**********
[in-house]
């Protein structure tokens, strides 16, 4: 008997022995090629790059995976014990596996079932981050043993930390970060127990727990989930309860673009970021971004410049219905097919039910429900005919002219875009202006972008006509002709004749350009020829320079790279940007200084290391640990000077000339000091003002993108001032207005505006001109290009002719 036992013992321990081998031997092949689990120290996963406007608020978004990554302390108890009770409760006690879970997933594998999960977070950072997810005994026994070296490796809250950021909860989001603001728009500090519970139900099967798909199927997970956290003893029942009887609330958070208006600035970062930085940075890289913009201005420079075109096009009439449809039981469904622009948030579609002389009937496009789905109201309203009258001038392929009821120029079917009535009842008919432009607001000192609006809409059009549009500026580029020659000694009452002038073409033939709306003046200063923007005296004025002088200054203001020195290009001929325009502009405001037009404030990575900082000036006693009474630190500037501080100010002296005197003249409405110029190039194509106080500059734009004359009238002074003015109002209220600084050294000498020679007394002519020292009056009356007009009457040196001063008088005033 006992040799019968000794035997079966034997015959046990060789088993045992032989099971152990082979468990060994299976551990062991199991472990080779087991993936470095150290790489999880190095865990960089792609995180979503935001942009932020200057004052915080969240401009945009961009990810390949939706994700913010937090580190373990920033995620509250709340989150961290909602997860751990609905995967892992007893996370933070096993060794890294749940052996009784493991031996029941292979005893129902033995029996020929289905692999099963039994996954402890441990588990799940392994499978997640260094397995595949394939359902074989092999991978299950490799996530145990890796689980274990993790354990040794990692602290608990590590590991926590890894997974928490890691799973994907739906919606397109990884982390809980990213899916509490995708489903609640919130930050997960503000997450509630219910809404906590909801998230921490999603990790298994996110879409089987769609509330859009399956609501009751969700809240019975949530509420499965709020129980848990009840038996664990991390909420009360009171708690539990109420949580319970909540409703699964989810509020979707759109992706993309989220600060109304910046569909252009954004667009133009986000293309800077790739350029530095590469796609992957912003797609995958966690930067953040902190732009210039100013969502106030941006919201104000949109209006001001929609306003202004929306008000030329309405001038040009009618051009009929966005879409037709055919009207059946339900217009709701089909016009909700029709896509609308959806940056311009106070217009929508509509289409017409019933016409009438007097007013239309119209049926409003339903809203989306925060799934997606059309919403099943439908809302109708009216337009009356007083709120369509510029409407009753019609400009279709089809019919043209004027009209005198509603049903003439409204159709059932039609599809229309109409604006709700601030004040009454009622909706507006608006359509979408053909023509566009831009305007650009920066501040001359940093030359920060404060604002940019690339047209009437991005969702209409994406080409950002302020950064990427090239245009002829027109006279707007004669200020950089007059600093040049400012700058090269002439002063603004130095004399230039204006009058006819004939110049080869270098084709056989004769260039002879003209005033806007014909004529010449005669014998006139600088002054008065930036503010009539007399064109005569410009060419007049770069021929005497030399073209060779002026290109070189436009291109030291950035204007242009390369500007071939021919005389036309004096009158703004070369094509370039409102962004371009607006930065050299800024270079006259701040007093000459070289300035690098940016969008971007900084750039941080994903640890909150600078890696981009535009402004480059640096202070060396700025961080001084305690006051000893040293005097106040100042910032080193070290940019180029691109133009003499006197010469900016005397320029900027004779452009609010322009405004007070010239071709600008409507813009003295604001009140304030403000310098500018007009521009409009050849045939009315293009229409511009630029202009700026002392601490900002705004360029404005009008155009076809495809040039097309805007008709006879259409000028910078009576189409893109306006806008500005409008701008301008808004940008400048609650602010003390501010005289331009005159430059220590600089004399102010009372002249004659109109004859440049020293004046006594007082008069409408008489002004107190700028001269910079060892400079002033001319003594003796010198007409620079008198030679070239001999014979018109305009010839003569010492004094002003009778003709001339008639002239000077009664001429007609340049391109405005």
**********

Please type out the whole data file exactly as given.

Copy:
[in-house]
């Protein structure tokens, strides 16, 4: 008997022995090629790059995976014990596996079932981050043993930390970060127990727990989930309860673009970021971004410049219905097919039910429900005919002219875009202006972008006509002709004749350009020829320079790279940007200084290391640990000077000339000091003002993108001032207005505006001109290009002719 036992013992321990081998031997092949689990120290996963406007608020978004990554302390108890009770409760006690879970997933594998999960977070950072997810005994026994070296490796809250950021909860989001603001728009500090519970139900099967798909199927997970956290003893029942009887609330958070208006600035970062930085940075890289913009201005420079075109096009009439449809039981469904622009948030579609002389009937496009789905109201309203009258001038392929009821120029079917009535009842008919432009607001000192609006809409059009549009500026580029020659000694009452002038073409033939709306003046200063923007005296004025002088200054203001020195290009001929325009502009405001037009404030990575900082000036006693009474630190500037501080100010002296005197003249409405110029190039194509106080500059734009004359009238002074003015109002209220600084050294000498020679007394002519020292009056009356007009009457040196001063008088005033 006992040799019968000794035997079966034997015959046990060789088993045992032989099971152990082979468990060994299976551990062991199991472990080779087991993936470095150290790489999880190095865990960089792609995180979503935001942009932020200057004052915080969240401009945009961009990810390949939706994700913010937090580190373990920033995620509250709340989150961290909602997860751990609905995967892992007893996370933070096993060794890294749940052996009784493991031996029941292979005893129902033995029996020929289905692999099963039994996954402890441990588990799940392994499978997640260094397995595949394939359902074989092999991978299950490799996530145990890796689980274990993790354990040794990692602290608990590590590991926590890894997974928490890691799973994907739906919606397109990884982390809980990213899916509490995708489903609640919130930050997960503000997450509630219910809404906590909801998230921490999603990790298994996110879409089987769609509330859009399956609501009751969700809240019975949530509420499965709020129980848990009840038996664990991390909420009360009171708690539990109420949580319970909540409703699964989810509020979707759109992706993309989220600060109304910046569909252009954004667009133009986000293309800077790739350029530095590469796609992957912003797609995958966690930067953040902190732009210039100013969502106030941006919201104000949109209006001001929609306003202004929306008000030329309405001038040009009618051009009929966005879409037709055919009207059946339900217009709701089909016009909700029709896509609308959806940056311009106070217009929508509509289409017409019933016409009438007097007013239309119209049926409003339903809203989306925060799934997606059309919403099943439908809302109708009216337009009356007083709120369509510029409407009753019609400009279709089809019919043209004027009209005198509603049903003439409204159709059932039609599809229309109409604006709700601030004040009454009622909706507006608006359509979408053909023509566009831009305007650009920066501040001359940093030359920060404060604002940019690339047209009437991005969702209409994406080409950002302020950064990427090239245009002829027109006279707007004669200020950089007059600093040049400012700058090269002439002063603004130095004399230039204006009058006819004939110049080869270098084709056989004769260039002879003209005033806007014909004529010449005669014998006139600088002054008065930036503010009539007399064109005569410009060419007049770069021929005497030399073209060779002026290109070189436009291109030291950035204007242009390369500007071939021919005389036309004096009158703004070369094509370039409102962004371009607006930065050299800024270079006259701040007093000459070289300035690098940016969008971007900084750039941080994903640890909150600078890696981009535009402004480059640096202070060396700025961080001084305690006051000893040293005097106040100042910032080193070290940019180029691109133009003499006197010469900016005397320029900027004779452009609010322009405004007070010239071709600008409507813009003295604001009140304030403000310098500018007009521009409009050849045939009315293009229409511009630029202009700026002392601490900002705004360029404005009008155009076809495809040039097309805007008709006879259409000028910078009576189409893109306006806008500005409008701008301008808004940008400048609650602010003390501010005289331009005159430059220590600089004399102010009372002249004659109109004859440049020293004046006594007082008069409408008489002004107190700028001269910079060892400079002033001319003594003796010198007409620079008198030679070239001999014979018109305009010839003569010492004094002003009778003709001339008639002239000077009664001429007609340049391109405005």